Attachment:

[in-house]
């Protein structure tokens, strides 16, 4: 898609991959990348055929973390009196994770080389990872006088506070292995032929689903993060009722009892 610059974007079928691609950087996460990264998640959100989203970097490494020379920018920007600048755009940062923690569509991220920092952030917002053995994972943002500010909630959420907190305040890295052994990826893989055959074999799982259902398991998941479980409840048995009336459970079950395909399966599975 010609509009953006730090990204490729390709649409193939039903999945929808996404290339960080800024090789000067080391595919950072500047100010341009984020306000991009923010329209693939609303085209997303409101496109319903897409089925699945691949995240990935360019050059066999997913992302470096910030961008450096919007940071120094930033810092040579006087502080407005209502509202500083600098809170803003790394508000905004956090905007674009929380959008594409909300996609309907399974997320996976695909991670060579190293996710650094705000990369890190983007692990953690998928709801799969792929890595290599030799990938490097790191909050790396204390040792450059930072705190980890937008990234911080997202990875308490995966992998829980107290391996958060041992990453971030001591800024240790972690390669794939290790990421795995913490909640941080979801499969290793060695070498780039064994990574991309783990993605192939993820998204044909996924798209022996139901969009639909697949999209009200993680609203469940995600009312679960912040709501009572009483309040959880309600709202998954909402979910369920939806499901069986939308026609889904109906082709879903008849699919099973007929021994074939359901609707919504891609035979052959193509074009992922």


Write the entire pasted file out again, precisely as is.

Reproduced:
[in-house]
């Protein structure tokens, strides 16, 4: 898609991959990348055929973390009196994770080389990872006088506070292995032929689903993060009722009892 610059974007079928691609950087996460990264998640959100989203970097490494020379920018920007600048755009940062923690569509991220920092952030917002053995994972943002500010909630959420907190305040890295052994990826893989055959074999799982259902398991998941479980409840048995009336459970079950395909399966599975 010609509009953006730090990204490729390709649409193939039903999945929808996404290339960080800024090789000067080391595919950072500047100010341009984020306000991009923010329209693939609303085209997303409101496109319903897409089925699945691949995240990935360019050059066999997913992302470096910030961008450096919007940071120094930033810092040579006087502080407005209502509202500083600098809170803003790394508000905004956090905007674009929380959008594409909300996609309907399974997320996976695909991670060579190293996710650094705000990369890190983007692990953690998928709801799969792929890595290599030799990938490097790191909050790396204390040792450059930072705190980890937008990234911080997202990875308490995966992998829980107290391996958060041992990453971030001591800024240790972690390669794939290790990421795995913490909640941080979801499969290793060695070498780039064994990574991309783990993605192939993820998204044909996924798209022996139901969009639909697949999209009200993680609203469940995600009312679960912040709501009572009483309040959880309600709202998954909402979910369920939806499901069986939308026609889904109906082709879903008849699919099973007929021994074939359901609707919504891609035979052959193509074009992922």